When two path-breaking laws were passed in India in 1996 for construction workers, there was great hope among tens of millions of these workers for a range of benefits and welfare measures promised by these laws. Despite a delayed and hesitant start, these hopes got a boost more recently when the Supreme Court gave strong directions for the better implementation of these laws. However interviews with nearly 50 construction workers of Delhi recently revealed that they feel disappointed with the poor implementation of these laws resulting in denial of the promised welfare benefits to them.
These workers live in working class clusters of colonies like JJ colony Bawana, Haiderpur, Shahbad Dairy and Dwarka. They have carefully preserved documents relating to their applications submitted a long time back, only to get the response of an endless wait. ‘Apply, apply, no reply’ appears to be the situation here.
The situation was somewhat more hopeful a few years back when I had interviewed workers of these clusters earlier. Even though benefits had even then reached only a relatively small number of people, there was a sense of hope that now that these benefits have started coming in, the number of beneficiaries will soon increase. This hope is now receding rapidly, as the implementation has become poorer instead of improving.
These benefits include old-age pension, scholarships for children of workers, grant at the time of marriage and child-birth in family, compensation for accident, help to family following death of a worker etc.
A pension of Rs. 4000 a month available under this law can give significant support to construction workers, particularly if received by both husband and wife, and the few who receive this readily agree that this has made life much easier for them in their old age. The trouble is those not getting this and made to wait endlessly for the processing of their papers are much more numerous.
When Jagdish Prasad neared the age of 60, he filed his pension papers, but three years later there has been no response yet. Then there are others like Ganpat and Rajkumar who were getting pension earlier but did not get during the last one or two months. Only about 6% of those eligible for this pension are said to be getting this, and even this may be an overestimate.
The condition of widows like Seeta Devi and Chanda Devi is particularly pathetic as they can’t find the minimum means for bringing up children while the claims filed by them keep getting delayed. In their case even the widow pension they received under a different scheme has stopped arbitrarily. “There is no one to care for the poor”, says Chanda Devi. Another distressing case is that of accident victims like Bhagwati, who was badly injured but did not get any compensation or relief, either under normal process or under the special construction workers’ law.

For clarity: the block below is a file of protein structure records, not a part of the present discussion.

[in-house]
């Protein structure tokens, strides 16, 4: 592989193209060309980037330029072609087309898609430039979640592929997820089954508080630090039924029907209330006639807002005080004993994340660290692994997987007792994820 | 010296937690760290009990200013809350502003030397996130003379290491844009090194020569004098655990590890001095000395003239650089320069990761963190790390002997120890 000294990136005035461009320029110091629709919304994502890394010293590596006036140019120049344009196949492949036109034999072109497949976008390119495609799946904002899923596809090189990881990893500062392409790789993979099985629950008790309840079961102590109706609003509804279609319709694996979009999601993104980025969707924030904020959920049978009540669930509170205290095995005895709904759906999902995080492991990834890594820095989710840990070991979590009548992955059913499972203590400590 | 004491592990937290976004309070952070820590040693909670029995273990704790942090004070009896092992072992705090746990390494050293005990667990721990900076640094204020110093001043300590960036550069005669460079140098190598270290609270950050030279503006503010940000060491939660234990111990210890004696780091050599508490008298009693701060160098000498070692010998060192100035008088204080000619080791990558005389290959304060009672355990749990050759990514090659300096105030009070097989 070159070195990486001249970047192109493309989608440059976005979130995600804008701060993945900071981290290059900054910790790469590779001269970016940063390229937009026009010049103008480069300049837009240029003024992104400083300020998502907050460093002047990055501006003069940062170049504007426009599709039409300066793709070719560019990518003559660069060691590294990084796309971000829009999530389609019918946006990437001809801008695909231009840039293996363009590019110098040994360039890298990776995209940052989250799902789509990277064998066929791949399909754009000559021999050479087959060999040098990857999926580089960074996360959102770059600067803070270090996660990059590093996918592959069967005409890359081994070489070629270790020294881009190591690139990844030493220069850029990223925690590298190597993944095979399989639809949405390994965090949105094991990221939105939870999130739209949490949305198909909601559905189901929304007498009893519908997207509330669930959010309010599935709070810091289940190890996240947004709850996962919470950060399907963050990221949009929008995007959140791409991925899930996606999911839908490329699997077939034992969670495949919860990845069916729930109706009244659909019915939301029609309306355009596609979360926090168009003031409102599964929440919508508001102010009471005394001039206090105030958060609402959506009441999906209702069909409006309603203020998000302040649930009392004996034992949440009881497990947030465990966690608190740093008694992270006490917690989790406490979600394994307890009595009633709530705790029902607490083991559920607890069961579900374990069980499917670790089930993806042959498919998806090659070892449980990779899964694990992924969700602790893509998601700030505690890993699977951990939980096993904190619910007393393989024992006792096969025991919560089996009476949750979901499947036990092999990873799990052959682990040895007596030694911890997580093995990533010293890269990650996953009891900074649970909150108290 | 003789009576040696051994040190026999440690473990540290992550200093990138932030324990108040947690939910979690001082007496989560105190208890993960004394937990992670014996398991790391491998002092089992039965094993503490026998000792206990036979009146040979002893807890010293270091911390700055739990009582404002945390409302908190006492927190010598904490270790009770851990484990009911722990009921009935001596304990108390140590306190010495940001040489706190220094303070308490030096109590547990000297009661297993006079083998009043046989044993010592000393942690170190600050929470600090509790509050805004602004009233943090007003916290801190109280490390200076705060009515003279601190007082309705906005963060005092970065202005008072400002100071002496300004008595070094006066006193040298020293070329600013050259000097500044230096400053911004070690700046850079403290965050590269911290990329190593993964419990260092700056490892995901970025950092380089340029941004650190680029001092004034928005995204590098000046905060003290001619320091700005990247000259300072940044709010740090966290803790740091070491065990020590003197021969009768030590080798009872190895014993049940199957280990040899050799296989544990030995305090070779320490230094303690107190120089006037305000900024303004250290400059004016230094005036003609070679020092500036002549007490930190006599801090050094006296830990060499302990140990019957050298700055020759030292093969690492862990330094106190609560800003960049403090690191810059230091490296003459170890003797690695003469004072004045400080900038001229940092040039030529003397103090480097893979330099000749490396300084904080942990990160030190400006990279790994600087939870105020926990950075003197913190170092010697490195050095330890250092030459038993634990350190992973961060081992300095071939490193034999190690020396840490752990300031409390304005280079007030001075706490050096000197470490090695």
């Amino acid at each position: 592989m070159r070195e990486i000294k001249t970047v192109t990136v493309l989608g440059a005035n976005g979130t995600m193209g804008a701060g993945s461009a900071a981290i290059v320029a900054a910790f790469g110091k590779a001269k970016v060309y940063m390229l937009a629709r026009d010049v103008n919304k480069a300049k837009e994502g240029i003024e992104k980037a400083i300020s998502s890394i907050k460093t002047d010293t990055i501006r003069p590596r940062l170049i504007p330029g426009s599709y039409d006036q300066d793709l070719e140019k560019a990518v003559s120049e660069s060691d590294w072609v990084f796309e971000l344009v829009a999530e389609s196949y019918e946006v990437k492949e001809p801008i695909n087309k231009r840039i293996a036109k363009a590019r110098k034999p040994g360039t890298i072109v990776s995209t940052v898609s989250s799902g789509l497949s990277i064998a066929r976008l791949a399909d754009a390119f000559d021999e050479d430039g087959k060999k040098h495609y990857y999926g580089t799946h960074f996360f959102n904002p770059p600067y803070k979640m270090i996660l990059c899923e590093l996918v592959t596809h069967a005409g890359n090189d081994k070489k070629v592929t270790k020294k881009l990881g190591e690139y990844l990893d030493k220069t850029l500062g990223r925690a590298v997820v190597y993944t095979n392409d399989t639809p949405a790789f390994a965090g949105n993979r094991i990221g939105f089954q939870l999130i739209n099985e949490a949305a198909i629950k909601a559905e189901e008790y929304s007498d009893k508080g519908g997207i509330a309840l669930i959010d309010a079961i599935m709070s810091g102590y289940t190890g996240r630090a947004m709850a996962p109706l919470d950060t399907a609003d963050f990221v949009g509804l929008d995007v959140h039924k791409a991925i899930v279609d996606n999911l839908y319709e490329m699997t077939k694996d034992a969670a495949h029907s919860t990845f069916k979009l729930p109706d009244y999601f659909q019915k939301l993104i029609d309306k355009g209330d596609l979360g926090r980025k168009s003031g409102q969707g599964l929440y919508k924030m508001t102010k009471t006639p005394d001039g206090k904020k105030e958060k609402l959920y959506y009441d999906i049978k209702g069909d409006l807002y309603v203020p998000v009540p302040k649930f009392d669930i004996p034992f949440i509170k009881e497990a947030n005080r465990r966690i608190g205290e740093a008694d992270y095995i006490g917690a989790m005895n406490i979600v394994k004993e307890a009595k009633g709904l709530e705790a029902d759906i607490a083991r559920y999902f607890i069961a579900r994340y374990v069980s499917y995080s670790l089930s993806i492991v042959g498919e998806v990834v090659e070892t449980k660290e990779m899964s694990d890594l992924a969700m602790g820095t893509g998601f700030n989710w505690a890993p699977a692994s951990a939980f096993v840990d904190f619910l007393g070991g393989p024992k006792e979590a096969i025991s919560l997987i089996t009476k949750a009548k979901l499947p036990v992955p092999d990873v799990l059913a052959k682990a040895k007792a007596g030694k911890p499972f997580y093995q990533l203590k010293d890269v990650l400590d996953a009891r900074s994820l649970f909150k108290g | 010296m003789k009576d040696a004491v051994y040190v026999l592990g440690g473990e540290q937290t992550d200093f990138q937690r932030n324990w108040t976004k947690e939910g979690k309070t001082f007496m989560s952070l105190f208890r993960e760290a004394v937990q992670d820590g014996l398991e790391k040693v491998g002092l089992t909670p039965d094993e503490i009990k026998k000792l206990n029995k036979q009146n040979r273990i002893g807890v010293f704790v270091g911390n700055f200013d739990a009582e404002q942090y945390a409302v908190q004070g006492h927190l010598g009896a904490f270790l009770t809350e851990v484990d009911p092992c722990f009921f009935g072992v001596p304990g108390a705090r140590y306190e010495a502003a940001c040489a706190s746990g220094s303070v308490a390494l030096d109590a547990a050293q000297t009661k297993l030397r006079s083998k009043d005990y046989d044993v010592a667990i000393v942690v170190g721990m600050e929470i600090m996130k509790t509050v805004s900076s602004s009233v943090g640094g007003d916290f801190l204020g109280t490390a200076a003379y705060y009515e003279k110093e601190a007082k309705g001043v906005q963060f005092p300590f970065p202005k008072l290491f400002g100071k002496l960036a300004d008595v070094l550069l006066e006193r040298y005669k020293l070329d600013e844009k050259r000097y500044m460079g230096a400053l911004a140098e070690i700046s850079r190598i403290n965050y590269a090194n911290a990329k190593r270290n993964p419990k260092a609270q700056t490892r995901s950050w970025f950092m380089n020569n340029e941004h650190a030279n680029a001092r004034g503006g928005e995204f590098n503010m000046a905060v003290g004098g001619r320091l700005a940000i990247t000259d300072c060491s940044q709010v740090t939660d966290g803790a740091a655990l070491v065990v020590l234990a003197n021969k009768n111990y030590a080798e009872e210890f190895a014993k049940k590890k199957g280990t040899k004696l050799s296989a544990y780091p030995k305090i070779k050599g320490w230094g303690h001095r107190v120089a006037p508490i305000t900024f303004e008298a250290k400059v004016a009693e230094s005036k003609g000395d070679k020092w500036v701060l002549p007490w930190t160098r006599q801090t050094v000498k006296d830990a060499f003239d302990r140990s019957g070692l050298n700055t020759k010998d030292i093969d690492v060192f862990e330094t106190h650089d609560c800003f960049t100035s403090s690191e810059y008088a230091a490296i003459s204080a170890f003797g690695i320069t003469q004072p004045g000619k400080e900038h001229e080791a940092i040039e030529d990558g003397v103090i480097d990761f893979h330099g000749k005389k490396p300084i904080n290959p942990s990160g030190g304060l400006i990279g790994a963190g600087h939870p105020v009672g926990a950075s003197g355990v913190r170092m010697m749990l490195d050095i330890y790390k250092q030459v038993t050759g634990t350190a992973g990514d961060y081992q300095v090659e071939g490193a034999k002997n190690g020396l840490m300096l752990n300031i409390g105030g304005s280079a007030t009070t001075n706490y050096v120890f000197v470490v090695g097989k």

The documents relating to marriage-time help appear very colorful due to attaching the mandatory wedding card and photograph, but in the overwhelming majority of cases have not yet resulted in bringing in the promised help months or even years after the wedding and the claim being filed.
Scholarships for education of children are a much valued part of the various provisions under these laws and their importance has increased in recent times as education of children is threatened due to economic difficulties. But instead of increasing, the access to such scholarships too has been decreasing, workers say.
This is despite the fact that many of these claims are being pursued in a systemic way by sincere labor activists. As Bibiyani, one such activist involved in helping workers to file such claims says, “Workers have filed these with a lot of hope and we make the best possible effort in the middle of several constraints to take them forward, also obtaining legal help for this, but despite this the results have been very discouraging.”
Although the government presents its estimates to show at least some progress, the reality is different as a large number of non-workers have been registered and often corner the limited funds released. This may be one reason why even the modest progress shown by government records is not reflected in ground-level reality. One activist says about her visits to government offices for claim processing, “They make us wait for a long time, keep having tea or lunch, then use some pretext or the other to ask us to come some other time. I say stop this hypocrisy and delay tactics. Tell us clearly what your intention is.”
This is exactly what many deeply hurt and long waiting workers will like to say to the concerned government authorities. The gradual erosion of their hopes being seen now is not just deeply distressing but in addition this is also a glaring violation of the clear directives given by the Supreme Court for the improved implementation of the various welfare measures under construction workers’ laws.
Bharat Dogra is Honorary Convener, Campaign to Save Earth Now. His recent books include Man over Machine, A Day in 2071 and Planet in Peril.